The main considerations are the gravity (high gravity), yeast strain (some Belgian strains are climbers), adequate head space, temperature and the amount of foam producing compounds (proteins and lipids) in the wort.
This is a small sample size of data, but looking at my last 8 batches:
All but one were WLP001, and the exception was WLP007 which did not require a blow-off.
3 were 1.060 or higher. One out of those three needed a blow-off setup. It was a hoppy IPA. The other two were malty beers with just a bittering charge and no late additions.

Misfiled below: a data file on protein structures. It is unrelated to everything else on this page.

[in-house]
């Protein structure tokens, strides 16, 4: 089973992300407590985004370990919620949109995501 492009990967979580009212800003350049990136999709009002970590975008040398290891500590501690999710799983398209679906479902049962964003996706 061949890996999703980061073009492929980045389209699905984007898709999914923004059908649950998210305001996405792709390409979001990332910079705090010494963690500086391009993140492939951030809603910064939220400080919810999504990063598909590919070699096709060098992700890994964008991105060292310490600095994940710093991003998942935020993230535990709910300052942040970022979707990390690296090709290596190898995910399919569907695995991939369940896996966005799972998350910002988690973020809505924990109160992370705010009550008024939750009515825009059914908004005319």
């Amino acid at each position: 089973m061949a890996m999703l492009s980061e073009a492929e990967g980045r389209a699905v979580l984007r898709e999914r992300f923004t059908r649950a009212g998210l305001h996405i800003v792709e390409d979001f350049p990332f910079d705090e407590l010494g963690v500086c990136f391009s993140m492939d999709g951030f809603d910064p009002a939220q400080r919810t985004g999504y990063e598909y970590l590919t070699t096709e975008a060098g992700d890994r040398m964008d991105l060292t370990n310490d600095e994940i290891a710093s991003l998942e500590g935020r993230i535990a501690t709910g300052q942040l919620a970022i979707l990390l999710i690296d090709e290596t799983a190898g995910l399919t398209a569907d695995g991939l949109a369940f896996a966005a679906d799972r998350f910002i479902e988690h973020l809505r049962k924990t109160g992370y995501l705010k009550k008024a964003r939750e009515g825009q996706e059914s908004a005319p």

5 were between 1.052 and 1.041. The only one of that bunch that needed a blowoff was this 1.045 highly hopped pale ale.
All 8 were 5.5 gallons into the same 6.5 gallon carboy, so the head space was exactly the same.
All were fermented with temp control, coolest were 67 F, warmest were 69 F. I did do a diacetyl rest for all but one, but only after the krauesen if falling so thats a non-factor, IMO